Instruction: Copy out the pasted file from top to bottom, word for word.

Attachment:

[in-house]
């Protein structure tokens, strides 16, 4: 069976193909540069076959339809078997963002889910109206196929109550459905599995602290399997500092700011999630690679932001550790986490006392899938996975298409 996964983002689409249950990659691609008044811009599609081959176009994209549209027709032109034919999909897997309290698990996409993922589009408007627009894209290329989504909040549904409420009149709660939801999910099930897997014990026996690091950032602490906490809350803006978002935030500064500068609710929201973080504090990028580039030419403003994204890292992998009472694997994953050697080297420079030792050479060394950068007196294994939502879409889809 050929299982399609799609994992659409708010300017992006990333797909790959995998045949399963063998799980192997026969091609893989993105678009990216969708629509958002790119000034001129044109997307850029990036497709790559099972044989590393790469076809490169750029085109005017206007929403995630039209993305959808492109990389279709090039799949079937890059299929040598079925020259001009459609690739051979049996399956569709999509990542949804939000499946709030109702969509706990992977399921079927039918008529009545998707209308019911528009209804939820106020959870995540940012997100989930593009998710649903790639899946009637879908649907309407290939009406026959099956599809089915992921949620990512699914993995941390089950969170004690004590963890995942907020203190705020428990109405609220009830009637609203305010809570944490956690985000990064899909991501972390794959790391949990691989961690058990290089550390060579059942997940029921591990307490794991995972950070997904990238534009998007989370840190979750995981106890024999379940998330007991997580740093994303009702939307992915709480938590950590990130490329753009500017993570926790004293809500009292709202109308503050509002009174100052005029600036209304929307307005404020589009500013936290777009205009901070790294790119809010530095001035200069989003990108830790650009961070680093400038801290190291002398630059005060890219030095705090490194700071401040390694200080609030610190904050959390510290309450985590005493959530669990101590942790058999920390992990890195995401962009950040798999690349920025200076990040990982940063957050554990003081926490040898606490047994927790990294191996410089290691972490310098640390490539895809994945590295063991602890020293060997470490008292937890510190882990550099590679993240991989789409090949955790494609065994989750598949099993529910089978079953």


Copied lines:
[in-house]
């Protein structure tokens, strides 16, 4: 069976193909540069076959339809078997963002889910109206196929109550459905599995602290399997500092700011999630690679932001550790986490006392899938996975298409 996964983002689409249950990659691609008044811009599609081959176009994209549209027709032109034919999909897997309290698990996409993922589009408007627009894209290329989504909040549904409420009149709660939801999910099930897997014990026996690091950032602490906490809350803006978002935030500064500068609710929201973080504090990028580039030419403003994204890292992998009472694997994953050697080297420079030792050479060394950068007196294994939502879409889809 050929299982399609799609994992659409708010300017992006990333797909790959995998045949399963063998799980192997026969091609893989993105678009990216969708629509958002790119000034001129044109997307850029990036497709790559099972044989590393790469076809490169750029085109005017206007929403995630039209993305959808492109990389279709090039799949079937890059299929040598079925020259001009459609690739051979049996399956569709999509990542949804939000499946709030109702969509706990992977399921079927039918008529009545998707209308019911528009209804939820106020959870995540940012997100989930593009998710649903790639899946009637879908649907309407290939009406026959099956599809089915992921949620990512699914993995941390089950969170004690004590963890995942907020203190705020428990109405609220009830009637609203305010809570944490956690985000990064899909991501972390794959790391949990691989961690058990290089550390060579059942997940029921591990307490794991995972950070997904990238534009998007989370840190979750995981106890024999379940998330007991997580740093994303009702939307992915709480938590950590990130490329753009500017993570926790004293809500009292709202109308503050509002009174100052005029600036209304929307307005404020589009500013936290777009205009901070790294790119809010530095001035200069989003990108830790650009961070680093400038801290190291002398630059005060890219030095705090490194700071401040390694200080609030610190904050959390510290309450985590005493959530669990101590942790058999920390992990890195995401962009950040798999690349920025200076990040990982940063957050554990003081926490040898606490047994927790990294191996410089290691972490310098640390490539895809994945590295063991602890020293060997470490008292937890510190882990550099590679993240991989789409090949955790494609065994989750598949099993529910089978079953």